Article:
Summers take toll on teen drivers, AAA says

This month marks the start of the “100 Deadliest Days” for teen drivers, which is the period between Memorial Day and Labor Day when fatal crashes involving teen drivers have historically increased.

Nationwide, more than 7000 people died in crashes involving teen drivers from 2010 to 2019 during the time period, and this year, as COVID-19 restrictions are lifted, more young drivers will be on the road.

“There are more daily deaths in crashes involving teen drivers during the summer months than the rest of the year because teens tend to have more unstructured time behind the wheel,” says Terri Rae Anthony, safety advisor for AAA East Central.

AAA’s has found that for every mile driven, new teen drivers ages 16-17 years old are three times more likely to be involved in a deadly crash compared to adults.

According to the AAA Foundation Traffic Safety Culture Index, about 72% of teen drivers aged 16-18 admitted to having engaged in at least one of the following risky behaviors in the past 30 days:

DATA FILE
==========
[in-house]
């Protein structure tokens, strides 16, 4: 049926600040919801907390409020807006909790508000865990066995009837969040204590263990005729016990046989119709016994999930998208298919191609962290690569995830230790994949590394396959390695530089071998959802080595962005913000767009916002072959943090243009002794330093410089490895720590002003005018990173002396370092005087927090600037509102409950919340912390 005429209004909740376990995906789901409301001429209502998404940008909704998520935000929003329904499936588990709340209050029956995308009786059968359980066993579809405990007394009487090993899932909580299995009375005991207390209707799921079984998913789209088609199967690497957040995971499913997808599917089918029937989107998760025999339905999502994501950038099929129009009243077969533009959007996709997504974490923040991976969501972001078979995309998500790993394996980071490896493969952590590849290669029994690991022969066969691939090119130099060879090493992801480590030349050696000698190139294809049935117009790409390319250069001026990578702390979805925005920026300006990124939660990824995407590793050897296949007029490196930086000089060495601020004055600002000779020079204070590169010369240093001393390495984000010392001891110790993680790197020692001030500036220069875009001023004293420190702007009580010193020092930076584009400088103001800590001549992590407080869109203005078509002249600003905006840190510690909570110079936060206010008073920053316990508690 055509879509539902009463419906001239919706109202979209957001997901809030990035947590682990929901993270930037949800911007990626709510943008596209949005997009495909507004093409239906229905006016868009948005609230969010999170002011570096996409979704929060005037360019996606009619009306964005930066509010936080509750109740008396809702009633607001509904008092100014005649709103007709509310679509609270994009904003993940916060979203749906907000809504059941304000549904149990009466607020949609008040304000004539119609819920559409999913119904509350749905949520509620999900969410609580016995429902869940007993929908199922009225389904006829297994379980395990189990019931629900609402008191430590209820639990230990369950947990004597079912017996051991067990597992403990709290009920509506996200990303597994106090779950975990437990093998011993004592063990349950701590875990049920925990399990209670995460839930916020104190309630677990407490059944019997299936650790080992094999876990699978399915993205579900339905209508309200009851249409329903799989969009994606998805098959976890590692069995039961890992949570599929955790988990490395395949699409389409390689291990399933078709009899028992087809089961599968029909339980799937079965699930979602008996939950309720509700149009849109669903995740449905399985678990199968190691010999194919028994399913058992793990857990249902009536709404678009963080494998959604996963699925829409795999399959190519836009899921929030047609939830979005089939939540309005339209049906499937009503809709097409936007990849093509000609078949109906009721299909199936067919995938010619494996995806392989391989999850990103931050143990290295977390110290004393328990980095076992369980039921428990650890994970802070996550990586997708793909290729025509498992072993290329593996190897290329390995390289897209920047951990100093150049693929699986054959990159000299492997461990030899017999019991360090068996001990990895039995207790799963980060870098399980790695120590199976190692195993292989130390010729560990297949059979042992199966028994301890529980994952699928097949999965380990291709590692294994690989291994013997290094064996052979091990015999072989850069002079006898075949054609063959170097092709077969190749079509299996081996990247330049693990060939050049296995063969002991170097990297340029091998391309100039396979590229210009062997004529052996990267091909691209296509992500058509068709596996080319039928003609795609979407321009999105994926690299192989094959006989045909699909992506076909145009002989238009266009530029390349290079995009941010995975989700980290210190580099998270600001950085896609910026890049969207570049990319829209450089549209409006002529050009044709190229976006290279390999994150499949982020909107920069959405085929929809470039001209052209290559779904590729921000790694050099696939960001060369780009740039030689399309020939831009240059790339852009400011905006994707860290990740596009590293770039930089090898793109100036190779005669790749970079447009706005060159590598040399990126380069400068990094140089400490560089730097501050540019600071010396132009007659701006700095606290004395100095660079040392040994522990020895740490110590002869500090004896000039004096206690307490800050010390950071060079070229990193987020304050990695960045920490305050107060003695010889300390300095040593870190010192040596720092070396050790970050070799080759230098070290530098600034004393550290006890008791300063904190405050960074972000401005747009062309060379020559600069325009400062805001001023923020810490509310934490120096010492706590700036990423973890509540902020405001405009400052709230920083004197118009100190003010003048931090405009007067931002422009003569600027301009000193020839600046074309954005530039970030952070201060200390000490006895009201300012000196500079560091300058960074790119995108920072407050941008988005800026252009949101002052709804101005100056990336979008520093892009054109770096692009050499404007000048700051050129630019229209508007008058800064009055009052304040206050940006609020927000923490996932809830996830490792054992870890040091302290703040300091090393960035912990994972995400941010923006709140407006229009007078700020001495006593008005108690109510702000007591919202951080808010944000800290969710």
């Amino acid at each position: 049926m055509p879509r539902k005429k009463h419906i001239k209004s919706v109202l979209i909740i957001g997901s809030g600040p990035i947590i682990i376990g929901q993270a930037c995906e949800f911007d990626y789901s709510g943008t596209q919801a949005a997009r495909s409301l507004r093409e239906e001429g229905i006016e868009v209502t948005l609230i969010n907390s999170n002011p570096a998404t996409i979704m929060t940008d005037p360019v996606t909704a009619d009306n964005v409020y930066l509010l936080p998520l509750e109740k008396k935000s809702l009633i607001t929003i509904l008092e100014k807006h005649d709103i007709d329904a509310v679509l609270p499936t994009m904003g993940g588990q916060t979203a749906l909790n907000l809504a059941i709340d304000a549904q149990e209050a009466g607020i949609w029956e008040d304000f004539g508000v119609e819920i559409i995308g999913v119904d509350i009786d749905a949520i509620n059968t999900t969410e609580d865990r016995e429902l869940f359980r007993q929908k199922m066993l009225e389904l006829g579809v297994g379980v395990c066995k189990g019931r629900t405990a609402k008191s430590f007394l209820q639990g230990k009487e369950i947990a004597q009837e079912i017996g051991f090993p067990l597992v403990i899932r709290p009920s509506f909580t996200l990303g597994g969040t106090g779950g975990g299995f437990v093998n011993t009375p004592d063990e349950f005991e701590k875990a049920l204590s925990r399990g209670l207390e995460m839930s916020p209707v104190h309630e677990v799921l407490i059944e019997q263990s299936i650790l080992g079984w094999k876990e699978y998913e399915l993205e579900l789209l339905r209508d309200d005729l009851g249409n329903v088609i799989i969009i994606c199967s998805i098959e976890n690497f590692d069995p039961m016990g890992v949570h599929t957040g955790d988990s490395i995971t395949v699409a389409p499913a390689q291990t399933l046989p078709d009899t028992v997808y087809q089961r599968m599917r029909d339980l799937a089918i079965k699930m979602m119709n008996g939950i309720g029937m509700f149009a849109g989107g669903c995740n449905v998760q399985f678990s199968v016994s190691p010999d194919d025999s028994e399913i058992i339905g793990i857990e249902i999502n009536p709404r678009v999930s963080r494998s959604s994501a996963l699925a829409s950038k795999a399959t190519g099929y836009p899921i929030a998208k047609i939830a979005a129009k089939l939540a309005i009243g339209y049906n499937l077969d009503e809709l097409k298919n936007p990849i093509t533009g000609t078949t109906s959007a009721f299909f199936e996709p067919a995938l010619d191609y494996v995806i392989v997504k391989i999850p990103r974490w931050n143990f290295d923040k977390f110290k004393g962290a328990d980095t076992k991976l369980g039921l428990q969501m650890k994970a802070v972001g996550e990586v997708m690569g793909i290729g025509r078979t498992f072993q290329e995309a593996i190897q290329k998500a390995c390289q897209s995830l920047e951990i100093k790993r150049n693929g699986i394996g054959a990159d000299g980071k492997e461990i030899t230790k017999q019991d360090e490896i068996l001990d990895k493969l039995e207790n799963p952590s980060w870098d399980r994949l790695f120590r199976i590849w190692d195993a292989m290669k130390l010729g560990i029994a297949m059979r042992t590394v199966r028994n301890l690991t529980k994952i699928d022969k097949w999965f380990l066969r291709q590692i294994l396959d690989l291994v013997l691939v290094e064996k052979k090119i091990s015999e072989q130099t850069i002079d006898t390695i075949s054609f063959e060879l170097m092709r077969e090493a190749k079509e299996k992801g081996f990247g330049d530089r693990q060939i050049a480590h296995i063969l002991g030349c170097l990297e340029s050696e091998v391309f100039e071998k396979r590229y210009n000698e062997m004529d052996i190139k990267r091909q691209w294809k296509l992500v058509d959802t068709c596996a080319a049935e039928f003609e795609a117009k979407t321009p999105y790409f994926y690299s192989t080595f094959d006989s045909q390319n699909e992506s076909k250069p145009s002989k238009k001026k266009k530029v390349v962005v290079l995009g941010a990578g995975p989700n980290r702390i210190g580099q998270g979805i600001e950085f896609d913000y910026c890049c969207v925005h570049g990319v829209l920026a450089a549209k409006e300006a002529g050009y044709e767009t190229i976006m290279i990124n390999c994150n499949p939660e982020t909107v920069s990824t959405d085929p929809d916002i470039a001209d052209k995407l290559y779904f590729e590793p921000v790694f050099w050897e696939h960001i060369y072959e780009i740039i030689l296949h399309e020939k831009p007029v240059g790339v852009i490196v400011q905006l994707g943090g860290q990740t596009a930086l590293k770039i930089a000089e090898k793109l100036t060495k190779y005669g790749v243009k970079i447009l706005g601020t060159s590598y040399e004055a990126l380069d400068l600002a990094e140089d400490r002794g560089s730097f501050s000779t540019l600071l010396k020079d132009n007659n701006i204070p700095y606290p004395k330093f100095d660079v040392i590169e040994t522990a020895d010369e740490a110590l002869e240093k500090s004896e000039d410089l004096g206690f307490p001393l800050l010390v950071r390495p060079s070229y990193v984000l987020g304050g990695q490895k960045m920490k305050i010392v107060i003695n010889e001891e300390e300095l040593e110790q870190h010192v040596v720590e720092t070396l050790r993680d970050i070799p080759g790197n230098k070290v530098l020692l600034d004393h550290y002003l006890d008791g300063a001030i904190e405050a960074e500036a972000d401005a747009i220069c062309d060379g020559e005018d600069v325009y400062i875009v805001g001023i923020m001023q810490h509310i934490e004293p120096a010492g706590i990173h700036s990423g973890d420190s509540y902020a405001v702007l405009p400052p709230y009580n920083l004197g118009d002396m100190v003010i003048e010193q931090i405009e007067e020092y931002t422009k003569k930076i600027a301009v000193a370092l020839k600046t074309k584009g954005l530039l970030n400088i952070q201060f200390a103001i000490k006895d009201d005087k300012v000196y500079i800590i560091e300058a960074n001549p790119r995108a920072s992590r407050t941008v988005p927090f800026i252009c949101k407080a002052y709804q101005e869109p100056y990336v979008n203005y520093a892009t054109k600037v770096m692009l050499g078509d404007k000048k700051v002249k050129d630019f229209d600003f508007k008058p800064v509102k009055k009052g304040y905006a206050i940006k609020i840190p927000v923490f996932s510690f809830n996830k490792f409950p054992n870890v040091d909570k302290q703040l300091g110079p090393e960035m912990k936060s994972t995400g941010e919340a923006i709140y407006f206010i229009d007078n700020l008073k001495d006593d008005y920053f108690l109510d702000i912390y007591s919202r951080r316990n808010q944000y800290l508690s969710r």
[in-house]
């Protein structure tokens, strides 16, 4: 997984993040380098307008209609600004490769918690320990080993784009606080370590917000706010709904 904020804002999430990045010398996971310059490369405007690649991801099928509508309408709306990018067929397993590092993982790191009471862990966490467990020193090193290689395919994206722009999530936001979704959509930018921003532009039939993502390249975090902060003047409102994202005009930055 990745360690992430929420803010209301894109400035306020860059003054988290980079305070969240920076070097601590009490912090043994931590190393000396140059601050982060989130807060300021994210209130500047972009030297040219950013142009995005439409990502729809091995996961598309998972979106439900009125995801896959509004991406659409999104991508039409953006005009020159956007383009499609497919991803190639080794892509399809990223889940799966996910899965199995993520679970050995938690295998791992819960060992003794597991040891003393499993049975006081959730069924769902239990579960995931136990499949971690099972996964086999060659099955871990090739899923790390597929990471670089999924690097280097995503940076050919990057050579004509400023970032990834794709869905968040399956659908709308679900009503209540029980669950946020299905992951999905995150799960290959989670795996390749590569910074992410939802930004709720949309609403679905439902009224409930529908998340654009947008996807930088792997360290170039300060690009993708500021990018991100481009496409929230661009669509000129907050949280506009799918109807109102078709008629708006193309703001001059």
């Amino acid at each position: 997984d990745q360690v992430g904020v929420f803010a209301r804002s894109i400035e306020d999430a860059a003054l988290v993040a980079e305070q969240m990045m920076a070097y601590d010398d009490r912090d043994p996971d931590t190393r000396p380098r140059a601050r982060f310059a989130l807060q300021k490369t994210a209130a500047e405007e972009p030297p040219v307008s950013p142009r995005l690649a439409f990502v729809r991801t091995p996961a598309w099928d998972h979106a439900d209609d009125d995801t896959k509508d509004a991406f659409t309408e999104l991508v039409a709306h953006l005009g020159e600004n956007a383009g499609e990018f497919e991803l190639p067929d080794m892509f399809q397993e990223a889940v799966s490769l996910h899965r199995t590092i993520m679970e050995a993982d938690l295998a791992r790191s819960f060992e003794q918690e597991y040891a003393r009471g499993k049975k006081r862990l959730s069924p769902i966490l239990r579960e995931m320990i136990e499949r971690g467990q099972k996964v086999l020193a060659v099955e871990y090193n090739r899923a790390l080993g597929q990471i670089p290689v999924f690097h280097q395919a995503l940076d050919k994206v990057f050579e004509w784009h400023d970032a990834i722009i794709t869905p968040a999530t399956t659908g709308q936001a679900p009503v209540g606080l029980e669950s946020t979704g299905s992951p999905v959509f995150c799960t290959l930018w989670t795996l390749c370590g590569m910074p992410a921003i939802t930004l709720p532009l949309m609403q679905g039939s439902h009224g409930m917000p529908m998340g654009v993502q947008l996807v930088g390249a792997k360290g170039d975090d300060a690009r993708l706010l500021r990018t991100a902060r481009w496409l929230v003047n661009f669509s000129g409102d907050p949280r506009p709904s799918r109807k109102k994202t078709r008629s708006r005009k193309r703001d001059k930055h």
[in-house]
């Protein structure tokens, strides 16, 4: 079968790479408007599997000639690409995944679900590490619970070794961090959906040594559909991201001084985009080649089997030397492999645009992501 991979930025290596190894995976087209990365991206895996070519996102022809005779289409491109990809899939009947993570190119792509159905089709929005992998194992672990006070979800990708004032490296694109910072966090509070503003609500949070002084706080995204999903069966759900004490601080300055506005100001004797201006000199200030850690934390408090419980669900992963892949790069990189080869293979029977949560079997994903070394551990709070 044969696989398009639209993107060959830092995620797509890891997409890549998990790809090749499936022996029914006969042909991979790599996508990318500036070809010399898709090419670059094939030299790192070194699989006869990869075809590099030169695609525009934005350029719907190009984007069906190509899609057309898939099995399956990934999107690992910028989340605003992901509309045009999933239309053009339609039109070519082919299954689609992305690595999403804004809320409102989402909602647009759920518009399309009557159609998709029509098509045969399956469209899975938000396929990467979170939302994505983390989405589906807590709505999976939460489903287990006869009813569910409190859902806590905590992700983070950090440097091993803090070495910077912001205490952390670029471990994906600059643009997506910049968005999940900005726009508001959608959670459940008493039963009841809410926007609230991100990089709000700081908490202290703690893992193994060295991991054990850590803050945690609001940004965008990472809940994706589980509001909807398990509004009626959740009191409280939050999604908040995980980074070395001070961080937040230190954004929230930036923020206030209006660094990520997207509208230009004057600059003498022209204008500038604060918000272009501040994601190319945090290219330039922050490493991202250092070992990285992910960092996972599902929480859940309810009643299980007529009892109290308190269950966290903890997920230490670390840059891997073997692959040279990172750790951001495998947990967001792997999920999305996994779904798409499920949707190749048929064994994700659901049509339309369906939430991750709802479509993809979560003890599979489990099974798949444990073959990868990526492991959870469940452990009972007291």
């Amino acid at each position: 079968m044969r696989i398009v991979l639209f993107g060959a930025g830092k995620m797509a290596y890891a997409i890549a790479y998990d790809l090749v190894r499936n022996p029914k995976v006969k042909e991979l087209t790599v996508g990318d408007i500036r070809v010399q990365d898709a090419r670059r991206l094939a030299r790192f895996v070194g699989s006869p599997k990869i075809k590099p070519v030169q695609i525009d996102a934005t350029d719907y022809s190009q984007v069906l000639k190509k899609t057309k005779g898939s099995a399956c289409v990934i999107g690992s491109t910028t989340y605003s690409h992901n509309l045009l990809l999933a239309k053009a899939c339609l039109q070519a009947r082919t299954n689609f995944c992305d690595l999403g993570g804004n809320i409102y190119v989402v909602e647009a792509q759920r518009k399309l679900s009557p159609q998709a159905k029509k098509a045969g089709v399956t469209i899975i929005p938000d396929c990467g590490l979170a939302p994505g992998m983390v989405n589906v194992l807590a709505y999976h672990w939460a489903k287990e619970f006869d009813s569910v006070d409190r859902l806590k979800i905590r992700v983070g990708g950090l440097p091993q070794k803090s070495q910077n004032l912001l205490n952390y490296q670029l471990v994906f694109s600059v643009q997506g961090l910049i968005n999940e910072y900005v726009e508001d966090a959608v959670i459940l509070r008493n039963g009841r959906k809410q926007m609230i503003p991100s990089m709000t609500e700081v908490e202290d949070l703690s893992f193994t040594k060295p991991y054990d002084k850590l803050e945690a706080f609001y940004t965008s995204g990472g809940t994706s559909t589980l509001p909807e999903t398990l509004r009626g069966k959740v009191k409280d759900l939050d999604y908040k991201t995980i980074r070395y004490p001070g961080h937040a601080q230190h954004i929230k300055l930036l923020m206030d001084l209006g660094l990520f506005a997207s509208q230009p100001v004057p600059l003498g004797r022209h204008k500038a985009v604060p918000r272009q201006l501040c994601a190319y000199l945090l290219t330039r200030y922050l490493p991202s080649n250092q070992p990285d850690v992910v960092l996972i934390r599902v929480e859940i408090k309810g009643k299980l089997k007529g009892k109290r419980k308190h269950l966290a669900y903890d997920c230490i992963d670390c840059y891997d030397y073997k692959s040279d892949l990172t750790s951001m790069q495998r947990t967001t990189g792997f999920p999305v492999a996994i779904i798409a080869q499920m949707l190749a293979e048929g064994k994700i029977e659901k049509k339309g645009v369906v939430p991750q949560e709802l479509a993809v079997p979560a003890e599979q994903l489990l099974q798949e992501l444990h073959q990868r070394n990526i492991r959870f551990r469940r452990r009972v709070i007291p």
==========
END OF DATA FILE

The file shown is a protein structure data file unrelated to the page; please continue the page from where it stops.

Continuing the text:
¯ Driving 10 mph over the speed limit on a residential street (47%)

¯ Driving 15 mph over the speed limit on a freeway (40%)

¯ Texting (35%)

¯ Red-light running (32%)

¯ Driving without a seatbelt (17%)

To keep roads safer this summer, AAA encourages parents to:

¯ Talk with teens early and often about abstaining from dangerous behavior behind the wheel, such as speeding, impairment and distracted driving.

¯ Teach by example, and minimize risky behavior when driving.

¯ Establish a parent-teen driving agreement that sets family rules for teen drivers.

¯ Conduct at least 65 hours of supervised practice driving with their teen.


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